Growing up there were 3 men that had a major impact on my life and who I have become as a man. Of course my Father and Grandfather are at the top of this list but surprisingly a man I never met isn’t far behind. I became a Tony Gwynn fan pretty early in life. I don’t really remember exactly when and I don’t really know how it came about. As probably the only Padre fan in Orange County, Ca I’m sure it was because he was the best player on my favorite team. I had no idea the impact he would eventually have on my life.
Like most young boys I emulated my hero as much as possible. I practiced his stance, wore his number, and watched every move he made. I have every baseball card of his ever made, my walls were covered in his posters, I have jerseys, bobble heads, attended his last game and jersey retirement ceremony. To say he was my hero might be a bit of an understatement. We didn’t have the cable baseball packages we do now. I only had a few opportunities a season to actually watch him play. Living in Orange County we didn’t get Padre broadcasts on TV or the radio. We didn’t have the internet and I don’t think I discovered ESPN until my teen years not that there would be much Padre coverage anyway. I remember as a kid waking up every morning during the baseball season and checking the sports page to see how he had hit the night before. I’d check the box score and then look at the league leaders to see where Tony was hoping that he was close to winning another batting title. The Padres were always pretty bad for most of my life. The hope that they would win the World Series usually faded by the middle of April and so the only thing I had to cheer for the rest of the season was that Mr. Padre would end up leading the league in hitting.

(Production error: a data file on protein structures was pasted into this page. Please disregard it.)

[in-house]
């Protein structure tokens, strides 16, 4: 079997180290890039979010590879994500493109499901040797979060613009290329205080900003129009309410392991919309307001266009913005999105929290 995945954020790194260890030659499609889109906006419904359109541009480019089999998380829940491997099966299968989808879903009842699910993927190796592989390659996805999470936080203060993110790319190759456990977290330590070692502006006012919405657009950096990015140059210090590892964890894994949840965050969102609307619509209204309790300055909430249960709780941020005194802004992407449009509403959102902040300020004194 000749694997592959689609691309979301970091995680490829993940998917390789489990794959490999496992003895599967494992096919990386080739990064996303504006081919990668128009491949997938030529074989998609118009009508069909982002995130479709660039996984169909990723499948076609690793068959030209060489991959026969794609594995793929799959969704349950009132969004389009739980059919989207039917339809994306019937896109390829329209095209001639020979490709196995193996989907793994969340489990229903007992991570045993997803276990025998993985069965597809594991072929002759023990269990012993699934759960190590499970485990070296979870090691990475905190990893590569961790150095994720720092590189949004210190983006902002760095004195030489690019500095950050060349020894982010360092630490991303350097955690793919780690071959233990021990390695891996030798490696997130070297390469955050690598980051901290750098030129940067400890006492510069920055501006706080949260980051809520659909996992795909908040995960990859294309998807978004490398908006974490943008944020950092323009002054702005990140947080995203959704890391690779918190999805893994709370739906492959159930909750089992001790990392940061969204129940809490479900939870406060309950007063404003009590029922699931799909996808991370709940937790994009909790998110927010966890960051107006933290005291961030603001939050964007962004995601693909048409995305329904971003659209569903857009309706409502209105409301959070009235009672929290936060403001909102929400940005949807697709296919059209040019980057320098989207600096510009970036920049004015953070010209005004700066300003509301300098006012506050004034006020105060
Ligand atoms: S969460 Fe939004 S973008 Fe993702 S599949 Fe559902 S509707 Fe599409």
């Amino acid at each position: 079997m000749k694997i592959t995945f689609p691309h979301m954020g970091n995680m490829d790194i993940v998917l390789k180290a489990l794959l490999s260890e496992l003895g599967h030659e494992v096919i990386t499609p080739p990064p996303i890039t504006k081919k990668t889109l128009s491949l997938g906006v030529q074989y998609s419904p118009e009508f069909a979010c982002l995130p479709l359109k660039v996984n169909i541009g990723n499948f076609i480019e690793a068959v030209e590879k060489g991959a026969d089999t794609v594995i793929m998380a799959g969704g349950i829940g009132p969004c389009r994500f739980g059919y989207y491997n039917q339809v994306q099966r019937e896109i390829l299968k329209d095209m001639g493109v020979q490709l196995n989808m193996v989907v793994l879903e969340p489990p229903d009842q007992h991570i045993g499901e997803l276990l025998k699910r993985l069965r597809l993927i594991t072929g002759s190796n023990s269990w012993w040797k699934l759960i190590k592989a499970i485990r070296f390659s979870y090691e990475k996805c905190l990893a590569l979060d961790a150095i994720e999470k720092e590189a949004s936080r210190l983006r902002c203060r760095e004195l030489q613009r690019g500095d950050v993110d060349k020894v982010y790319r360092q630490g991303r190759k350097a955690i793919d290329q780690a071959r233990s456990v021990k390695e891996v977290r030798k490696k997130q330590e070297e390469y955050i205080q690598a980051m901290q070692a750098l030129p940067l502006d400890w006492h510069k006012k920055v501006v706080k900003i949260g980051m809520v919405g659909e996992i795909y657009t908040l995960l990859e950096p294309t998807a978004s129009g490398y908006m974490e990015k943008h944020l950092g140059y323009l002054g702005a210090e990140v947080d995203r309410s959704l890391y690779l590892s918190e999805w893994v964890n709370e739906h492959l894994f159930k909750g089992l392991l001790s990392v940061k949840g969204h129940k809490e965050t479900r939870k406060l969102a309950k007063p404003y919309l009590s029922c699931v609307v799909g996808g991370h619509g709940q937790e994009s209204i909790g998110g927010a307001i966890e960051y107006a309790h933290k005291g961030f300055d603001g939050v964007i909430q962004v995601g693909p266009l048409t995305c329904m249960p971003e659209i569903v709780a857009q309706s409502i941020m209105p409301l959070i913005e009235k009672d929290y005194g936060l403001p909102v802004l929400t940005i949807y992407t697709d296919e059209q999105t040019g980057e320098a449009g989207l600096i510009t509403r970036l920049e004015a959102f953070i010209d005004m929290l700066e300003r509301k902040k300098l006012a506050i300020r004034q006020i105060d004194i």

At about 11 years old I began to hear about Tony’s work ethic. I
think initially it was through a hitting video he had made that I had picked up at my local Costco. I learned how hard he worked and that he would hit off of a batting tee everyday. Like most of what I did on a baseball field I imitated my hero. I bugged my parents to buy me a tee and then I set out everyday and would hit ball after ball ultimately destroying our backyard fence. At the time I had no idea what I was doing, I didn’t really know what the benefits would be, I only knew that Tony did it and so should I. What I couldn’t have possibly imagined was how this simple practice would change my life.
In the beginning my practice was all about physical improvement. Slowly I improved and began to gain a greater and greater understanding of what I was doing. However, the results on the field weren’t anywhere near what I had hoped. I experienced many disappointments that I never expected. Getting cut in high school and never playing varsity baseball as well as getting cut from the local JC in college. My Tony Gwynn work ethic however allowed me to have opportunities that I probably shouldn’t have had. Not only because of the player the work created but because of the actual work ethic itself. Coaches would give me a chance for no other reason than I worked hard. I was able to over come the challenges of my situation and play 4 years of college baseball and then have the good fortune of spending time with 6 different independent professional teams. It’s easy for me to see that had I picked a different role model I probably wouldn’t have gotten to experience any of these opportunities. I wouldn’t have realized my dream of playing professional baseball and if that’s all that Tony gave me it would be enough. As it turned out however my playing career ended up giving me much more than just time on the field.